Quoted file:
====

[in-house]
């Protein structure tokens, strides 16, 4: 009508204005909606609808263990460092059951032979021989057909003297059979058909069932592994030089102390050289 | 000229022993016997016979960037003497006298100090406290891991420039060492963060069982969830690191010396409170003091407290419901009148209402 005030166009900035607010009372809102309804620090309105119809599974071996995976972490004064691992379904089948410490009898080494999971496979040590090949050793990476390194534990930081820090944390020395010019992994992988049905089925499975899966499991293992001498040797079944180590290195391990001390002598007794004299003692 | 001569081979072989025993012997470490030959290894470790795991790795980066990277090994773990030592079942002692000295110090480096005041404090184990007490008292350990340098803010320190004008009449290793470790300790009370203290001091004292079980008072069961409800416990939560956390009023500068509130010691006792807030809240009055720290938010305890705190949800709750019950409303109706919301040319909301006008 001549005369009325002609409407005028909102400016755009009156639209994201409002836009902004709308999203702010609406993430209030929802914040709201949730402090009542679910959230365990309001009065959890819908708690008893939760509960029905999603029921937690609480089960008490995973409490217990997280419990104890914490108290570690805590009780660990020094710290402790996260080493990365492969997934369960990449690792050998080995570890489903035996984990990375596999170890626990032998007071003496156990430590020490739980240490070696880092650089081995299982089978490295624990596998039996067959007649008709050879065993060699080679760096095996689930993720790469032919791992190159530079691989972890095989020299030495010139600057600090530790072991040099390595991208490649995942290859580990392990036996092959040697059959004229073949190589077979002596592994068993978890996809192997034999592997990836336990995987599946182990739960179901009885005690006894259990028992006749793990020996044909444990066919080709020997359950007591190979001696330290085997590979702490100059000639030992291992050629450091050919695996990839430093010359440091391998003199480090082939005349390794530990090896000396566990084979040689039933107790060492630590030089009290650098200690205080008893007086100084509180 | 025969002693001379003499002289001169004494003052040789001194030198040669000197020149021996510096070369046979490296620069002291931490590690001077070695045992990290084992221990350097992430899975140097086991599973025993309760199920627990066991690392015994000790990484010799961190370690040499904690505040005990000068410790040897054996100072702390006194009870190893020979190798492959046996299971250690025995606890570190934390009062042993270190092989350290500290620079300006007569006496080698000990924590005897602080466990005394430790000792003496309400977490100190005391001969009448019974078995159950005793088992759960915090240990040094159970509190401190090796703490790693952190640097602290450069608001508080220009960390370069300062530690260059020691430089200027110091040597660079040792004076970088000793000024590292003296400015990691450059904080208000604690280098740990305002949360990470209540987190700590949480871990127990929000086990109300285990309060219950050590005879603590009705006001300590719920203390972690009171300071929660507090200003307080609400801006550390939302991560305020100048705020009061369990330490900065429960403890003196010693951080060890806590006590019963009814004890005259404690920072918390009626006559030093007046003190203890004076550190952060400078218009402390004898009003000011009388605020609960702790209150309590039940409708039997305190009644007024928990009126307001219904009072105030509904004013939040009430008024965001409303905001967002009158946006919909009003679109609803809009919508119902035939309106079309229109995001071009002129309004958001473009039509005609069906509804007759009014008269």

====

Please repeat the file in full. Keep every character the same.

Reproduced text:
[in-house]
């Protein structure tokens, strides 16, 4: 009508204005909606609808263990460092059951032979021989057909003297059979058909069932592994030089102390050289 | 000229022993016997016979960037003497006298100090406290891991420039060492963060069982969830690191010396409170003091407290419901009148209402 005030166009900035607010009372809102309804620090309105119809599974071996995976972490004064691992379904089948410490009898080494999971496979040590090949050793990476390194534990930081820090944390020395010019992994992988049905089925499975899966499991293992001498040797079944180590290195391990001390002598007794004299003692 | 001569081979072989025993012997470490030959290894470790795991790795980066990277090994773990030592079942002692000295110090480096005041404090184990007490008292350990340098803010320190004008009449290793470790300790009370203290001091004292079980008072069961409800416990939560956390009023500068509130010691006792807030809240009055720290938010305890705190949800709750019950409303109706919301040319909301006008 001549005369009325002609409407005028909102400016755009009156639209994201409002836009902004709308999203702010609406993430209030929802914040709201949730402090009542679910959230365990309001009065959890819908708690008893939760509960029905999603029921937690609480089960008490995973409490217990997280419990104890914490108290570690805590009780660990020094710290402790996260080493990365492969997934369960990449690792050998080995570890489903035996984990990375596999170890626990032998007071003496156990430590020490739980240490070696880092650089081995299982089978490295624990596998039996067959007649008709050879065993060699080679760096095996689930993720790469032919791992190159530079691989972890095989020299030495010139600057600090530790072991040099390595991208490649995942290859580990392990036996092959040697059959004229073949190589077979002596592994068993978890996809192997034999592997990836336990995987599946182990739960179901009885005690006894259990028992006749793990020996044909444990066919080709020997359950007591190979001696330290085997590979702490100059000639030992291992050629450091050919695996990839430093010359440091391998003199480090082939005349390794530990090896000396566990084979040689039933107790060492630590030089009290650098200690205080008893007086100084509180 | 025969002693001379003499002289001169004494003052040789001194030198040669000197020149021996510096070369046979490296620069002291931490590690001077070695045992990290084992221990350097992430899975140097086991599973025993309760199920627990066991690392015994000790990484010799961190370690040499904690505040005990000068410790040897054996100072702390006194009870190893020979190798492959046996299971250690025995606890570190934390009062042993270190092989350290500290620079300006007569006496080698000990924590005897602080466990005394430790000792003496309400977490100190005391001969009448019974078995159950005793088992759960915090240990040094159970509190401190090796703490790693952190640097602290450069608001508080220009960390370069300062530690260059020691430089200027110091040597660079040792004076970088000793000024590292003296400015990691450059904080208000604690280098740990305002949360990470209540987190700590949480871990127990929000086990109300285990309060219950050590005879603590009705006001300590719920203390972690009171300071929660507090200003307080609400801006550390939302991560305020100048705020009061369990330490900065429960403890003196010693951080060890806590006590019963009814004890005259404690920072918390009626006559030093007046003190203890004076550190952060400078218009402390004898009003000011009388605020609960702790209150309590039940409708039997305190009644007024928990009126307001219904009072105030509904004013939040009430008024965001409303905001967002009158946006919909009003679109609803809009919508119902035939309106079309229109995001071009002129309004958001473009039509005609069906509804007759009014008269």